good guys, bad guys

I saw CINDERELLA MAN with E the other night and SISTERHOOD OF THE TRAVELLING PANTS with my sister the other day. What struck me about both movies was that each revolved around truly decent people. So much so, in SISTERHOOD, that my sister, who works in education and social work and is finishing up her MA at Pepperdine, couldn’t buy into the world of the story: “The girlfriends all got along, they’re teenage girls yet there was no backstabbing and no one was ever catty, the boyfriends were all really nice guys, the father character made mistakes but he was also a nice guy in the end–”

“He was kind of a weenie, though,” I said.

“Yeah, he was a weenie, but he was decent. Everybody was just so nice and decent. I got depressed, sitting there and watching it, thinking, The real world isn’t like that.”

In his review of CINDERELLA MAN, Ebert gives it a big thumbs up (unlike, say, David Edelstein) and reflects on the decency of Jim Braddock’s character: “The need [the movie] fills is for a full-length portrait of a good man. Most serious movies live in a world of cynicism and irony, and most good-hearted movie characters live in bad movies.” I thought that was an interesting and apt observation.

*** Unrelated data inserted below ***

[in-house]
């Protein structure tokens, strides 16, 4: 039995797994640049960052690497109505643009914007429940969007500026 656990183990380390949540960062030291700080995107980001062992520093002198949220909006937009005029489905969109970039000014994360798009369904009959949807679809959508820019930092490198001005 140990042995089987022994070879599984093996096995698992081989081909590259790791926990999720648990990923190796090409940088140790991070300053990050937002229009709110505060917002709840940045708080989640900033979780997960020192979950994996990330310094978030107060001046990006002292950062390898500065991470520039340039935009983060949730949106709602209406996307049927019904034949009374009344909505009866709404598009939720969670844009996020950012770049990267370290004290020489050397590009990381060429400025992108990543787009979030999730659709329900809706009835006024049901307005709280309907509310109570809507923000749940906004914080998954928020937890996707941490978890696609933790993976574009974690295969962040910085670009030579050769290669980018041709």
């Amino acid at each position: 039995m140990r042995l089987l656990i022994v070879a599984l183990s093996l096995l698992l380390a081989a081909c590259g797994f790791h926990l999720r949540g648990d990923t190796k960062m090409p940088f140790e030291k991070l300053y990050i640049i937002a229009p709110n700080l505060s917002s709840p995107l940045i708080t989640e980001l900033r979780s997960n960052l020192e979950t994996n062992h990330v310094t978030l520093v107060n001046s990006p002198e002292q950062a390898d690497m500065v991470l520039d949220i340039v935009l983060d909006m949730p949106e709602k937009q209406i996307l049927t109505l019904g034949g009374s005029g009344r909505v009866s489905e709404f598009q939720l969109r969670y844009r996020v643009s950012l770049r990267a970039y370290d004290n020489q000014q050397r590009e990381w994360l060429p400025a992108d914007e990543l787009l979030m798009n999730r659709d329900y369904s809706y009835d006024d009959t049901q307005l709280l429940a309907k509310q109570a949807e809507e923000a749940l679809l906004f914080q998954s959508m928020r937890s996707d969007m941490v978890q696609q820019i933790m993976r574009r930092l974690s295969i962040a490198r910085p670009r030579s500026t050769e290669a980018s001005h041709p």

My big disappointment about CINDERELLA MAN happened after the fact, when I went online to find some of the truth behind the movie. It turns out the most interesting character of all the people portrayed was probably Max Baer who in the movie is reduced into a two-dimensional capital-v Villian: the kind of bad guy who, if he had a mustache, would constantly be twirling it. Did the demands of the story truly require that Bauer’s complexity get stamped out the way it did? After all, this isn’t STAR WARS we’re talking about — it didn’t have to be the absolute evil of Max vs. the absolute good of Braddock.


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